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Re: The Natural and the Supernatural

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  • Jim
    Hi Herman, Let me start my response by considering what you write at the end of your post: The science and realism of which you speak is idealist. You, and
    Message 1 of 38 , Jun 5, 2011
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      Hi Herman,

      Let me start my response by considering what you write at the end of your post:

      "The science and realism of which you speak is idealist. You, and them, preconceive of the world being a certain, definite way, independent of observation. In my book, that's called magical thinking."

      So what you call "magical thinking" is my belief that Tiger continues to exist, going in and out of the cat flap, chasing birds, climbing over fences, sleeping on my bed, etc. whilst I am away at work. Or my belief that you get up go to work, read Existlist posts, have meals etc., even though my only "observation" of you is marks on my computer screens.

      I call this "rational thinking", and I think anybody who doesn't think physical objects, including furry animals and human beings, continue to exist when not observed, is lacking an appropriate sense of his place within the overall scheme of things.

      Now if the world of medium-sized physical objects such as cats and human beings obeyed the laws of quantum mechanics, I may agree with you. But quantum mechanics deals with the very, very small – electrons and the like. We – me, you and Tiger – don't behave like electrons. Electrons, supposed, behave both as particles and as waves, and their behaviour is affected by an observer. We, on the other hand, behave just as particles. An observer doesn't make me disappear – unless of course I owe him money. You can measure both my position and velocity at the same time – unlike the sub-atomic particles which are the domain for quantum mechanics.

      Admittedly by extrapolating from the unobserved to the unobserved, I can occasionally make mistakes. It is possible you are not a real human being but a computer program written by some mad Buddhist scientists to fool non-Buddhists like me.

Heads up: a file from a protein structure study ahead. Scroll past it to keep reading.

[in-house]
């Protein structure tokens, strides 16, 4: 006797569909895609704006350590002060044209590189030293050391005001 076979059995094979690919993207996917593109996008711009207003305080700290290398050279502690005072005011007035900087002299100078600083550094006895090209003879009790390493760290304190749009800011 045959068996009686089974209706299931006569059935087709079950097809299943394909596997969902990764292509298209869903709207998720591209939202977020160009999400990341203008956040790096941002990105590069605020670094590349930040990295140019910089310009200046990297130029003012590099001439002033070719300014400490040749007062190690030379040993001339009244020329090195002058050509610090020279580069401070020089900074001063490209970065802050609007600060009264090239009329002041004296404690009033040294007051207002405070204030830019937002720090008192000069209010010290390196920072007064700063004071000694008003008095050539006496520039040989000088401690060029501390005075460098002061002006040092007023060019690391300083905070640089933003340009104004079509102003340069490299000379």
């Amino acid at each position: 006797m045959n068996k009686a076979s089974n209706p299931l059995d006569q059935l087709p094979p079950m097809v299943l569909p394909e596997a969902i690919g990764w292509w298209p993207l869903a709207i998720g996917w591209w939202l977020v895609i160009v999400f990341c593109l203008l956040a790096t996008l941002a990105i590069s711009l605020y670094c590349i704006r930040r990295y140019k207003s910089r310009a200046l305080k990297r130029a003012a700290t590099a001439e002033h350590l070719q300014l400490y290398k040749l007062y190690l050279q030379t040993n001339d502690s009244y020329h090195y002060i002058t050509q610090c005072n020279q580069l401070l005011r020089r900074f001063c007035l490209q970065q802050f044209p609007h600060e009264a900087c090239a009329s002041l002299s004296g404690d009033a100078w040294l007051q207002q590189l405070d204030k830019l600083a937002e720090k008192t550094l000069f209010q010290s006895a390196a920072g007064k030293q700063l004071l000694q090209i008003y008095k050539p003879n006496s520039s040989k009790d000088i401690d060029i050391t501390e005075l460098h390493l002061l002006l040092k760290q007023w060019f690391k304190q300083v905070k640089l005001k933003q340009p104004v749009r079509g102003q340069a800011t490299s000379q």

However, the whole of biology – and remember Aristotle was a keen biologist – is based on the assumption that animals and plants are self-regulating organisms. For example, cut my leg, and the rest of my body takes action to heal the damaged area. Self-regulating organisms have a continued existence over time, and their identity is not affected by observers – unless the observers deliberately poke, prod or physically interfere with the thing observed.

      Small furry animals are the paradigm example of things-in-themselves – things which can continue to exist when unobserved. Perhaps Aristotle developed his theory of substance and accident by observing his own furry animal pet.

      Jim
    • Mary
      Jim, As I wade through Zizek s How To Read Lacan, I also find this piece helpful. I realize it s a backward process to read Hegel, Lacan, and Marx through
      Message 38 of 38 , Jun 8, 2011
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        Jim,

        As I wade through Zizek's How To Read Lacan, I also find this piece helpful. I realize it's a backward process to read Hegel, Lacan, and Marx through Zizek, but it's where I am. Here's another link for you.

        http://www.lacan.com/zizekchro1.htm

        I'm discovering a rich philosophical history behind socialism and delighted to regard Zizek as 'continuing' the work of Sartre.

        Mary

        --- In existlist@yahoogroups.com, "Jim" <jjimstuart1@...> wrote:
        >
        > Mary,
        >
        > Thanks for that. Reading a couple of paragraphs of Zizek makes me want to read more. In particular I would need to read more about the "original monstrous cut / excess" before I felt ready to comment on Zizek's thought in this area.
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